James Garner as Jim Rockford, wisecracking private detective and ex-convict
Los Angeles, Fall 1975
Series: The Rockford Files
– “The Farnsworth Strategem” (Episode 2.02, dir. Lawrence Doheny, aired 9/19/1975)
– “The Deep Blue Sleep” (Episode 2.05, dir. William Wiard, aired 10/10/1975)
– “Pastoria Prime Pick” (Episode 2.11, dir. Lawrence Doheny, aired 11/28/1975)
– “The Girl in the Bay City Boys Club” (Episode 2.13, dir. James Garner, aired 12/19/1975)
– “Joey Blue Eyes” (Episode 2.17, dir. Meta Rosenberg, aired 1/23/1976)
– “Foul on the First Play” (Episode 2.21, dir. Lou Antonio, aired 3/12/1976)
Creator: Roy Huggins & Stephen J. Cannell
Costume Designer: Charles Waldo
James Garner, one of my favorite actors, was born today in 1928. Shortly after his decorated Korean War service that provided him with the relevant background for his eventual role as “the scrounger” in The Great Escape (1963), Garner found early acting success in films like Sayonara (1957) and his breakout role on the ABC western series Maverick. Though he would enjoy an illustrious, varied career for six decades until his death of a heart attack in 2014, the role most associate with Garner is that of the affable, beach-dwelling private detective Jim Rockford on The Rockford Files.
Clint Eastwood as Harry Callahan, tough San Francisco Police Department inspector
San Francisco, August 1972
Film: Magnum Force
Release Date: December 25, 1973
Director: Ted Post
Costume Supervisor: Glenn Wright
When the first Dirty Harry sequel was being conceptualized in the early 1970s, Clint Eastwood recalled a plot line introduced by Terrence Malick in an unused first draft for Dirty Harry that was fleshed out by John Milius to center around a group of young rogue officers in the San Francisco Police Department who formed a secret vigilante “death squad” to rid the city of its worst criminals. This neatly responded to criticism of Harry Callahan’s methods from the first film, illustrating that while Harry may be an antihero comfortable with skirting red tape to get the job done, he doesn’t extend down into the villainous domain that truly takes the law into their own hands, illustrated by the movie’s repeated motif that “a man’s got to know his limitations.” Continue reading
Max von Sydow as G. Joubert, French Alsatian contract assassin
New York City and Washington, D.C., Winter 1975
Film: Three Days of the Condor
Release Date: September 24, 1975
Director: Sydney Pollack
Costume Designer: Joseph G. Aulisi
WARNING! Spoilers ahead!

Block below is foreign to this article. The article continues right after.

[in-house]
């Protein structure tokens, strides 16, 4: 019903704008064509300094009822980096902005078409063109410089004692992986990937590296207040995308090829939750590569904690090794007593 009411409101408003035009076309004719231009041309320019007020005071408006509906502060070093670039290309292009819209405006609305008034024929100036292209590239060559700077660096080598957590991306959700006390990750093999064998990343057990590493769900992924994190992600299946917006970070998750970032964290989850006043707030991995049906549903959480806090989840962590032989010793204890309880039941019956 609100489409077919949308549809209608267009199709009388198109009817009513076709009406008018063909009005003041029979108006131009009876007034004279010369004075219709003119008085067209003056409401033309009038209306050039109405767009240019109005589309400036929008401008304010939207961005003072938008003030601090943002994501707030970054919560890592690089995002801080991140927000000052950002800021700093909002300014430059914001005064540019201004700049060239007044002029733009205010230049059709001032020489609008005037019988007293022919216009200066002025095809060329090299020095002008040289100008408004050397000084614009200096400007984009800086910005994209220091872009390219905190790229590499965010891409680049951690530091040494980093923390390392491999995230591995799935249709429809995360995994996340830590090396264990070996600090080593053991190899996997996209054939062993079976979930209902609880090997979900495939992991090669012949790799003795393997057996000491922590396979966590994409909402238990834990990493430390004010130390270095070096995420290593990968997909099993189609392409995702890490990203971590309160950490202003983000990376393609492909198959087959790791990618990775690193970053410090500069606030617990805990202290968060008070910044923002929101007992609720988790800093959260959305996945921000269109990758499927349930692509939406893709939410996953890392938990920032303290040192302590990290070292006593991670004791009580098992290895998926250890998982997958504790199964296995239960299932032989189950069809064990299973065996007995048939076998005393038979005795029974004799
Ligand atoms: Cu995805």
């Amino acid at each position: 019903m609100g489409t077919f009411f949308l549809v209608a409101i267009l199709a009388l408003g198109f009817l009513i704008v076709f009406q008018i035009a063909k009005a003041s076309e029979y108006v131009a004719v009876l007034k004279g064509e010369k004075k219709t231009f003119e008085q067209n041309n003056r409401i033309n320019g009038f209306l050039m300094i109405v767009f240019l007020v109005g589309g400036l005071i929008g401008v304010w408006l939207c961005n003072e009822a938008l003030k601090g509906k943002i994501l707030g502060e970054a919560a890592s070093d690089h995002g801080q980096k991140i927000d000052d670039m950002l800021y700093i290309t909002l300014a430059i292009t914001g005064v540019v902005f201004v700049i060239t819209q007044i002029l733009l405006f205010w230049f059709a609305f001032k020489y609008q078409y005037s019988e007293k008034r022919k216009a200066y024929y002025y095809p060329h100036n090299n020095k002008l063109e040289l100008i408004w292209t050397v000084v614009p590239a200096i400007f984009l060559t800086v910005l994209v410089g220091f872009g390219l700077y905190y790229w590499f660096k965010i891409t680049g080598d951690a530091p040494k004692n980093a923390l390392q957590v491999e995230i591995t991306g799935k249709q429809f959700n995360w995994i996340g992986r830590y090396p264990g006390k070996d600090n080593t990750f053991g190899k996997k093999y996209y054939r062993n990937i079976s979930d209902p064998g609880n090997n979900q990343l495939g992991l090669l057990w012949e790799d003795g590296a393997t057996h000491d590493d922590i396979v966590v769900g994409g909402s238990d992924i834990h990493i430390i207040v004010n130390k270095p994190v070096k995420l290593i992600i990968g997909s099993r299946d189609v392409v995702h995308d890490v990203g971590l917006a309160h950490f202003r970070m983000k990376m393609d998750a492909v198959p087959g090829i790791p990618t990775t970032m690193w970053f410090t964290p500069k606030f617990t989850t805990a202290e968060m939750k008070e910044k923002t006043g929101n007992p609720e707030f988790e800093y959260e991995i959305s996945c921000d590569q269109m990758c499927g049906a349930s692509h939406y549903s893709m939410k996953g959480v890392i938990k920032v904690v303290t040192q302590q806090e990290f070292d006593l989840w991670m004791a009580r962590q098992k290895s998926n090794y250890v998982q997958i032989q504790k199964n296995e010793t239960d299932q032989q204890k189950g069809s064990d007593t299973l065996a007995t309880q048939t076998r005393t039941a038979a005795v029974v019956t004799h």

You may be walking, maybe the first sunny day of the spring, and a car will slow beside you, and a door will open, and someone you know – maybe even trust – will get out of the car, and he will smile a becoming smile… but he will leave open the door of the car and offer to give you a lift.
Happy Spring to my BAMF Style readers in the Northern Hemisphere! Among the many screen credits of the late Max von Sydow, who died at the age of 90 earlier this month, was the taciturn professional assassin known as G. Joubert in the ’70s espionage thriller Three Days of the Condor.
Charlton Heston as Colonel Robert Neville, MD, former military scientist and resourceful survivor
Los Angeles, August 1977
Film: The Omega Man
Release Date: August 1, 1971
Director: Boris Sagal
Costumers: Margo Baxley & Bucky Rous
Tailor: Albert Mariani
The second of three adaptations of Richard Matheson’s 1954 novel I Am Legend, The Omega Man stars Charlton Heston as Robert Neville, a survivor of a global pandemic. “The last man on earth… is not alone!” exclaimed the film’s advertising, and indeed Neville is forced to fortify himself into his home each night, warding off attacks from The Family, a violent cult of fellow survivors who—without the experimental vaccine that saved Neville—were mutated by the effects of the plague into nocturnal albinos.
Daniel Craig as Benoit Blanc, “a private investigator of great renown”
Massachusetts, November 2018
Film: Knives Out
Release Date: November 27, 2019
Director: Rian Johnson
Costume Designer: Jenny Eagan
Happy birthday to Daniel Craig, born 52 years ago today on March 2, 1968! While Craig is likely best known as the most recent actor to portray James Bond, one of his most celebrated recent roles has been his Golden Globe-nominated performance in Knives Out as Benoit Blanc, an idiosyncratic detective who describes himself as a “respectful, quiet, and passive observer of the truth.”
Tom Selleck as Nick Lassiter, debonair jewel thief
London, June 1939
Release Date: February 17, 1984
Director: Roger Young
Costume Designer: Barbara Lane